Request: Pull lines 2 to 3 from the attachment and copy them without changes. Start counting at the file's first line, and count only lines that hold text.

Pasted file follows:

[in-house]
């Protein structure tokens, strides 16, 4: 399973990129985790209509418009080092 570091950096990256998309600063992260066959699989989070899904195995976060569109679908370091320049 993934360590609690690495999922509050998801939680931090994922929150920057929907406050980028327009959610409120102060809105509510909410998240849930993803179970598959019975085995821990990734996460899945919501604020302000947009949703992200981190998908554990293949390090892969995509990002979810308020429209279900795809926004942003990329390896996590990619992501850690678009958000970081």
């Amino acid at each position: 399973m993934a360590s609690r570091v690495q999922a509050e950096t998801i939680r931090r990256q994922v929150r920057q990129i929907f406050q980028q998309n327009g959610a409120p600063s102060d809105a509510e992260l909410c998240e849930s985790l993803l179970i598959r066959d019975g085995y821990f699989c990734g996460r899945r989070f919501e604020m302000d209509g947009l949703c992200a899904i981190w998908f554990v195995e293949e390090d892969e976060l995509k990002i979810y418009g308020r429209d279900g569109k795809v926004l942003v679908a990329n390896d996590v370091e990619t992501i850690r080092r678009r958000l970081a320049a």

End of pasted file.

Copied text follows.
């Protein structure tokens, strides 16, 4: 399973990129985790209509418009080092 570091950096990256998309600063992260066959699989989070899904195995976060569109679908370091320049 993934360590609690690495999922509050998801939680931090994922929150920057929907406050980028327009959610409120102060809105509510909410998240849930993803179970598959019975085995821990990734996460899945919501604020302000947009949703992200981190998908554990293949390090892969995509990002979810308020429209279900795809926004942003990329390896996590990619992501850690678009958000970081």
């Amino acid at each position: 399973m993934a360590s609690r570091v690495q999922a509050e950096t998801i939680r931090r990256q994922v929150r920057q990129i929907f406050q980028q998309n327009g959610a409120p600063s102060d809105a509510e992260l909410c998240e849930s985790l993803l179970i598959r066959d019975g085995y821990f699989c990734g996460r899945r989070f919501e604020m302000d209509g947009l949703c992200a899904i981190w998908f554990v195995e293949e390090d892969e976060l995509k990002i979810y418009g308020r429209d279900g569109k795809v926004l942003v679908a990329n390896d996590v370091e990619t992501i850690r080092r678009r958000l970081a320049a």